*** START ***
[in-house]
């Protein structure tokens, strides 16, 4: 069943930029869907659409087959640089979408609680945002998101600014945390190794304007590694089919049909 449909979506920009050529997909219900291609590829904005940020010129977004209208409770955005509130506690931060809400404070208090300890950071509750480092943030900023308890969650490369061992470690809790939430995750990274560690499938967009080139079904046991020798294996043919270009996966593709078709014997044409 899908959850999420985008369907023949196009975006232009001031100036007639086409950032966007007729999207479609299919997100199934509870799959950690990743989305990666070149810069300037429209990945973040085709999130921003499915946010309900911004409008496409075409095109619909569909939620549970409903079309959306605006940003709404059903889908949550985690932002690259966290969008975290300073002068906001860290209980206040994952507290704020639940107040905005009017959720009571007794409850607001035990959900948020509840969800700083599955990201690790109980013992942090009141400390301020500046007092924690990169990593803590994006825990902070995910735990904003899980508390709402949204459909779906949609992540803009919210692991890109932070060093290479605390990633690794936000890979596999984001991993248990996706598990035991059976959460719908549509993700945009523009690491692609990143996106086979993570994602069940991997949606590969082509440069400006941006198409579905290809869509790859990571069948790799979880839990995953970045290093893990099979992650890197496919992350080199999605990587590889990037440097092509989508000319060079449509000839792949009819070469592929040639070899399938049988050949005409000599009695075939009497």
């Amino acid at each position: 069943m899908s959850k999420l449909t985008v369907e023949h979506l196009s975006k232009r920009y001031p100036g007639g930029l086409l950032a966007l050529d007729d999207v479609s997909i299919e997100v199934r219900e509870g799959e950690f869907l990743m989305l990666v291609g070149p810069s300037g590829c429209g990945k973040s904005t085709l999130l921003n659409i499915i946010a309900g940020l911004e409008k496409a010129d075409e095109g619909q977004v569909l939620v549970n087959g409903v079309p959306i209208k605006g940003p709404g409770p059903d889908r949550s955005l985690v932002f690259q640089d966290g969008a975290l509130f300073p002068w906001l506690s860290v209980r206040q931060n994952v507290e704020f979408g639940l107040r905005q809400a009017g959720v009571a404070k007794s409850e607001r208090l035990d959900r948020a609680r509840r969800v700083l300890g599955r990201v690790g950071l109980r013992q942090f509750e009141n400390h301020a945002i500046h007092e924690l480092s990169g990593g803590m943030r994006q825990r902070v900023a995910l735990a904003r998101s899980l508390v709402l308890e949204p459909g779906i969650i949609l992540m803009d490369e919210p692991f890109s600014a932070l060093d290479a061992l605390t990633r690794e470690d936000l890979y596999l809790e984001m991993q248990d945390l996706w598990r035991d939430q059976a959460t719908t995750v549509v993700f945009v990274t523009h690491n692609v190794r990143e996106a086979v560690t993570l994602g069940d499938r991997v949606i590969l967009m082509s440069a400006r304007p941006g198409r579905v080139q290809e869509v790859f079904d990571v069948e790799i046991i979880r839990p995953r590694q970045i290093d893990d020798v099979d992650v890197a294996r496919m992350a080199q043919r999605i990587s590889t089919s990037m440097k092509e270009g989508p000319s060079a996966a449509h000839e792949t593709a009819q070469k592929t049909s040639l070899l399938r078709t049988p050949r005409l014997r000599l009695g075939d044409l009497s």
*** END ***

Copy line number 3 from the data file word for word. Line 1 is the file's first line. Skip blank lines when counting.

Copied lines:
């Amino acid at each position: 069943m899908s959850k999420l449909t985008v369907e023949h979506l196009s975006k232009r920009y001031p100036g007639g930029l086409l950032a966007l050529d007729d999207v479609s997909i299919e997100v199934r219900e509870g799959e950690f869907l990743m989305l990666v291609g070149p810069s300037g590829c429209g990945k973040s904005t085709l999130l921003n659409i499915i946010a309900g940020l911004e409008k496409a010129d075409e095109g619909q977004v569909l939620v549970n087959g409903v079309p959306i209208k605006g940003p709404g409770p059903d889908r949550s955005l985690v932002f690259q640089d966290g969008a975290l509130f300073p002068w906001l506690s860290v209980r206040q931060n994952v507290e704020f979408g639940l107040r905005q809400a009017g959720v009571a404070k007794s409850e607001r208090l035990d959900r948020a609680r509840r969800v700083l300890g599955r990201v690790g950071l109980r013992q942090f509750e009141n400390h301020a945002i500046h007092e924690l480092s990169g990593g803590m943030r994006q825990r902070v900023a995910l735990a904003r998101s899980l508390v709402l308890e949204p459909g779906i969650i949609l992540m803009d490369e919210p692991f890109s600014a932070l060093d290479a061992l605390t990633r690794e470690d936000l890979y596999l809790e984001m991993q248990d945390l996706w598990r035991d939430q059976a959460t719908t995750v549509v993700f945009v990274t523009h690491n692609v190794r990143e996106a086979v560690t993570l994602g069940d499938r991997v949606i590969l967009m082509s440069a400006r304007p941006g198409r579905v080139q290809e869509v790859f079904d990571v069948e790799i046991i979880r839990p995953r590694q970045i290093d893990d020798v099979d992650v890197a294996r496919m992350a080199q043919r999605i990587s590889t089919s990037m440097k092509e270009g989508p000319s060079a996966a449509h000839e792949t593709a009819q070469k592929t049909s040639l070899l399938r078709t049988p050949r005409l014997r000599l009695g075939d044409l009497s």